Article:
Application Passwords


This is a feature plugin that is a spinoff of the main Two-Factor Authentication plugin, found at

With Application Passwords you are able to authenticate a user without providing that user’s password directly, instead you will use a base64 encoded string of their username and a new application password.

Creating a New Application Password

  1. Go the User Profile page of the user that you want to generate a new application password for. To do so, click Users on the left side of the WordPress admin, then click on the user that you want to manage.
  2. Scroll down until you see the Application Passwords section. This is typically at the bottom of the page.
  3. Within the input field, type in a name for your new application password, then click Add New.
    Note: The application password name is only used to describe your password for easy management later. It will not affect your password in any way. Be descriptive, as it will lead to easier management if you ever need to change it later.
  4. Once the Add New button is clicked, your new application password will appear. Be sure to keep this somewhere safe, as it will not be displayed to you again. If you lose this password, it cannot be obtained again.

Testing an Application Password

WordPress REST API

This test uses the technologies listed below, but you can use any REST API request.

  • WordPress REST API
  • cURL
  • Mac OSX or Linux
  • A Mac or Linux terminal
  • Local development environment (e.g. MAMP, XAMPP, DesktopServer, Vagrant) running on localhost

Use application passwords with WordPress REST API to change a post title:

  1. Now that you have your new password, you will need to base64 encode it using a terminal window as well as your username to use it with the REST API. The command you will use is as follows:

    echo -n "USERNAME:PASSWORD" | base64

    Within this, you will replace USERNAME:PASSWORD with your username and newly generated application password. For example:

    echo -n "admin:mypassword123" | base64
  2. Once your username and password are base64 encoded, you are now able to make a simple REST API call using the terminal window to update a post. Because you are performing a POST request, you will need to authorize the request using your newly created base64 encoded access token. If authorized correctly, you will see the post title update to “New Title.”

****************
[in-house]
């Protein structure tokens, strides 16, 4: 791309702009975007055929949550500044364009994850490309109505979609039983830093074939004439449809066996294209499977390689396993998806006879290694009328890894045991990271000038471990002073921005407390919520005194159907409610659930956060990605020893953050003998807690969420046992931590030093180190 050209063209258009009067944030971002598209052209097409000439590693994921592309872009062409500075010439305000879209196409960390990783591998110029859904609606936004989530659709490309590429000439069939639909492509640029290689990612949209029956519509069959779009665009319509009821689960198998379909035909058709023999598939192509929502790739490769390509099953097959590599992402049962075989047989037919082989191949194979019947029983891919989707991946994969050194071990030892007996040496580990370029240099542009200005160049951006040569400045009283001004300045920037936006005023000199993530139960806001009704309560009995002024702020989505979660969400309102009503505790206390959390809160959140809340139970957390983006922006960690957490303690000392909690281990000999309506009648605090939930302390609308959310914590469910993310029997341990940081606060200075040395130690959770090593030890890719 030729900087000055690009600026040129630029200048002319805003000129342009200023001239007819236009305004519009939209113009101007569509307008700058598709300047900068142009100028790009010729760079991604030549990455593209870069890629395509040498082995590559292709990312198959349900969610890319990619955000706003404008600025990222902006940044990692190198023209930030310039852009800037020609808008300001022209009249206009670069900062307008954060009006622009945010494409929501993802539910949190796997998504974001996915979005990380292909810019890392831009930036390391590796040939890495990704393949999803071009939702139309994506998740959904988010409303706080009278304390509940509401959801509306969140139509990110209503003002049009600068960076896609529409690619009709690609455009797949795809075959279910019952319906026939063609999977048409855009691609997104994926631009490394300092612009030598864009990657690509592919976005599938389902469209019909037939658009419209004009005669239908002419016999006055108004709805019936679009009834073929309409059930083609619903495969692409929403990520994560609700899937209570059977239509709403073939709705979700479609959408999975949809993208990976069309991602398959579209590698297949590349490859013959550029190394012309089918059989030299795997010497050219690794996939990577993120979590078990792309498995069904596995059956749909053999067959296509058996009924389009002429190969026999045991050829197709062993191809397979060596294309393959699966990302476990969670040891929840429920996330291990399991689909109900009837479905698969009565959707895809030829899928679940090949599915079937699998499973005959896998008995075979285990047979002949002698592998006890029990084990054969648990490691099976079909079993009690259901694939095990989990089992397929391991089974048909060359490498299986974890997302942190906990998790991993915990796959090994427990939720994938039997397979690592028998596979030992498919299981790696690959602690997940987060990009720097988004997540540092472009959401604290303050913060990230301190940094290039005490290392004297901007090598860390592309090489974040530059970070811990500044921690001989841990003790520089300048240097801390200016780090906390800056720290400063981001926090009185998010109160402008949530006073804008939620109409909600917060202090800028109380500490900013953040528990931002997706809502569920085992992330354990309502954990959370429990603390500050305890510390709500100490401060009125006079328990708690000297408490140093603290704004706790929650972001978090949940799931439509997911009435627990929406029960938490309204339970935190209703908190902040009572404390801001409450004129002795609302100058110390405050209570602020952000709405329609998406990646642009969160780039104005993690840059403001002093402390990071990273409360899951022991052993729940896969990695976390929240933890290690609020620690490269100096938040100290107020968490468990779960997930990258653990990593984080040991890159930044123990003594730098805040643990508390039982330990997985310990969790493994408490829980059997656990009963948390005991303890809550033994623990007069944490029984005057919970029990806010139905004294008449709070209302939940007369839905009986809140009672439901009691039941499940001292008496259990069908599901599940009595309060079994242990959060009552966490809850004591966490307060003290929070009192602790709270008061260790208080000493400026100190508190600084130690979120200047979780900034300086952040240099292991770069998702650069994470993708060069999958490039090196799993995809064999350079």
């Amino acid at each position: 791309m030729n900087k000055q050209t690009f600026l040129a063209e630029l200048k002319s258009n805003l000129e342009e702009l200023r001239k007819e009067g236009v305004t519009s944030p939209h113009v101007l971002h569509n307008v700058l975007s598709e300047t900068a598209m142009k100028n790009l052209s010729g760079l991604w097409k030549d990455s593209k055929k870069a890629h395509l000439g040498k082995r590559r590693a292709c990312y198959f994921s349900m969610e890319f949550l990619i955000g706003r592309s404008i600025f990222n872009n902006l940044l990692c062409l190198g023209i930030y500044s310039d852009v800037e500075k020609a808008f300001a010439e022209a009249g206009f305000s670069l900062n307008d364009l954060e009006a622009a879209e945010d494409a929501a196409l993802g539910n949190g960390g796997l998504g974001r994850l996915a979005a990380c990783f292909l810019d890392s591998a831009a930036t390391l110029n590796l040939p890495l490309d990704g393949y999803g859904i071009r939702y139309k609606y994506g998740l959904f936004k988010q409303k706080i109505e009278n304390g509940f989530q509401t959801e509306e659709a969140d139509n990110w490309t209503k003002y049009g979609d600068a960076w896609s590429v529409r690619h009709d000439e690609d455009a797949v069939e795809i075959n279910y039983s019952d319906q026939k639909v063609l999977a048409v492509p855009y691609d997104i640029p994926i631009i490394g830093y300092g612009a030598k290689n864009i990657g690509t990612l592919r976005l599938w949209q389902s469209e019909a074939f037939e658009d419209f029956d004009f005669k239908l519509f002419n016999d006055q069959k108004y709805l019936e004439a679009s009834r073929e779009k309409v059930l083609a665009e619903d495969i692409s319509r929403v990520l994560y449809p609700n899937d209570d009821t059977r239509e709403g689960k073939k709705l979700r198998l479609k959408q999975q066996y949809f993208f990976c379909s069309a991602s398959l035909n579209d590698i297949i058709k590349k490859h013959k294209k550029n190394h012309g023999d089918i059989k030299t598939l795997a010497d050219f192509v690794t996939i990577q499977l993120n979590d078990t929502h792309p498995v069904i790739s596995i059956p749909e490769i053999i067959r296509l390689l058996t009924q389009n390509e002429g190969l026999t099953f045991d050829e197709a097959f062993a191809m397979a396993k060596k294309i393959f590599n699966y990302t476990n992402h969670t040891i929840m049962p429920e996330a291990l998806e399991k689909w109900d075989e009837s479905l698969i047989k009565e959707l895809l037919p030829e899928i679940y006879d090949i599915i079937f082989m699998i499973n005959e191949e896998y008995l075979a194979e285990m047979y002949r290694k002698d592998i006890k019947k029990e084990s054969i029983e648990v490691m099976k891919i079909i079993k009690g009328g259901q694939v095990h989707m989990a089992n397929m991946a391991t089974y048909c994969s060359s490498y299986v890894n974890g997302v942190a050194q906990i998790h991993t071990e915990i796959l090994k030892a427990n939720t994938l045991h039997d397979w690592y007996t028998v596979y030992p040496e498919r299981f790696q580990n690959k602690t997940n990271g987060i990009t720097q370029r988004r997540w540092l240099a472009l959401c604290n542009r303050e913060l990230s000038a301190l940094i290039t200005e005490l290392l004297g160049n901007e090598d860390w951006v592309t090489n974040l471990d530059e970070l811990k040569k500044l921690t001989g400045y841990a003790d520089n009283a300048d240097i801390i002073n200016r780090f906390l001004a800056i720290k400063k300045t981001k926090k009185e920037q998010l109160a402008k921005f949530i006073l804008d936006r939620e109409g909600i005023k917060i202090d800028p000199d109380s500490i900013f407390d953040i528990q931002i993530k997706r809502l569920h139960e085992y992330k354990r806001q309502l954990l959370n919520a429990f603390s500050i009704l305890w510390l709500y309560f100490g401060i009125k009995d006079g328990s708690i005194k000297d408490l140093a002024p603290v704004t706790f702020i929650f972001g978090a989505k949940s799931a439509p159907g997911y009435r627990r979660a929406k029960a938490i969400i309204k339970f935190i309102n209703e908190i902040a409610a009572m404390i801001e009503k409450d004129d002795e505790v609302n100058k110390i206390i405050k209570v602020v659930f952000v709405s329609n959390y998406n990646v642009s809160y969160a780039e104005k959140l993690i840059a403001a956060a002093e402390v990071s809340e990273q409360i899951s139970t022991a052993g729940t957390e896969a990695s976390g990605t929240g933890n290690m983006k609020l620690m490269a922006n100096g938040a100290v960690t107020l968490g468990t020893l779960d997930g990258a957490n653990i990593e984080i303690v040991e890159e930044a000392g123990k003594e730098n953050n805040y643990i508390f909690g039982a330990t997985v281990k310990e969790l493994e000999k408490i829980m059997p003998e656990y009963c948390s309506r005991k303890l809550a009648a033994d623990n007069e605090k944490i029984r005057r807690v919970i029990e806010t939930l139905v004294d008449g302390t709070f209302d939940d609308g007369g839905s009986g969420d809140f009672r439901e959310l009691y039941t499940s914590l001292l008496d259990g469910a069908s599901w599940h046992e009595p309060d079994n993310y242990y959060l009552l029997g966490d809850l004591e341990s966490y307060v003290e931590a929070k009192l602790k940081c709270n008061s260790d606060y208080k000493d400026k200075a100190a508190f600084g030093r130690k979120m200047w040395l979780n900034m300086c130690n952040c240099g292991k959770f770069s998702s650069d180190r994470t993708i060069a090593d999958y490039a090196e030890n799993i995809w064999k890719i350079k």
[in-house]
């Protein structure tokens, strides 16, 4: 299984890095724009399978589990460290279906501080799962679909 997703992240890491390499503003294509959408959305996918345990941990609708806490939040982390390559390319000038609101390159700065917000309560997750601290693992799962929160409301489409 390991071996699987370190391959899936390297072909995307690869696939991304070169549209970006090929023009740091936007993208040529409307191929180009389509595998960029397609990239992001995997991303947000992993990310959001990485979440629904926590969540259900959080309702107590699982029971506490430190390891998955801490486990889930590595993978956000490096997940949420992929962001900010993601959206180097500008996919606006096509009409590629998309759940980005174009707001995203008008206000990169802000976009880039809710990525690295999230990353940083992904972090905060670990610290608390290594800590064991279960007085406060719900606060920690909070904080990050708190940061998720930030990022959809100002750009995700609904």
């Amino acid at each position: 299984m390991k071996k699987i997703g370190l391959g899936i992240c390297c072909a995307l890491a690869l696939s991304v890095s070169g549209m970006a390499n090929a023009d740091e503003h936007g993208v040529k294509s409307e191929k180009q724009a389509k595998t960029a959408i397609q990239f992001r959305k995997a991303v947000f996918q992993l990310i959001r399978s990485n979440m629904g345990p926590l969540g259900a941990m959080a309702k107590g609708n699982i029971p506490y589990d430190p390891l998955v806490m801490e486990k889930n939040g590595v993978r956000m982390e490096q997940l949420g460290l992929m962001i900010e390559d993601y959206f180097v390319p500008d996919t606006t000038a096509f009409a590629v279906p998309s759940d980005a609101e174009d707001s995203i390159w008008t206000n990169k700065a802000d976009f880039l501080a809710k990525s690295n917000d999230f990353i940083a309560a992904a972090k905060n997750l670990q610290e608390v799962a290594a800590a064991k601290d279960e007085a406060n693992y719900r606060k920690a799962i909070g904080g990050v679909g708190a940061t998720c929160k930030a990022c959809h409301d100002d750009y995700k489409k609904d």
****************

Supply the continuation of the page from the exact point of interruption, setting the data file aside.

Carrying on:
curl --header "Authorization: Basic ACCESS_TOKEN" -X POST -d "title=New Title" http://LOCALHOST/wp-json/wp/v2/posts/POST_ID

    When running this command, be sure to replace ACCESS_TOKEN with your newly generated access token, LOCALHOST with the location of your local WordPress installation, and POST_ID with the ID of the post that you want to edit.


This test uses the technologies listed below, but you can use any XML-RPC request.

  • XML-RPC enabled within WordPress
  • cURL
  • Mac OSX or Linux
  • A Mac or Linux terminal
  • Local development environment (e.g. MAMP, DesktopServer, Vagrant) running on localhost

Once you have created a new application password, it’s time to send a request to test it. Unlike the WordPress REST API, XML-RPC does not require your username and password to be base64 encoded. To begin the process, open a terminal window and enter the following:

curl -H 'Content-Type: text/xml' -d '<methodCall><methodName>wp.getUsers</methodName><params><param><value>1</value></param><param><value>USERNAME</value></param><param><value>PASSWORD</value></param></params></methodCall>' LOCALHOST

In the above example, replace USERNAME with your username, and PASSWORD with your new application password. This should output a response containing all users on your site.


  • In your user profile screen, by default it will just be a field to create a new Application Password.
  • After at least one Application Password for you account exists, you'll see a table displaying them, allowing you to view usage and revoke them as desired.


  1. Download the zip file.
  2. Log into WordPress, hover over Plugins, and click Add New.
  3. Click on the Upload Plugin button.
  4. Select the zip file you downloaded.
  5. Click Install Plugin.
  6. Activate.


September 21, 2018
This is freakin awesome. I'm using it as a dependency in a new plugin I'm making. I finally got it working, and it seems easier to use than OAuth. All these millions of WordPress sites are going to start getting connected together in new ways. This is a great first step.
March 25, 2018
It is very convenient to generate & revoke passwords from within the user profile page... thanks to the dev!
January 17, 2018
working mode is okay, but hoping for the best version
Read all 18 reviews

Contributors & Developers

“Application Passwords” is open source software. The following people have contributed to this plugin.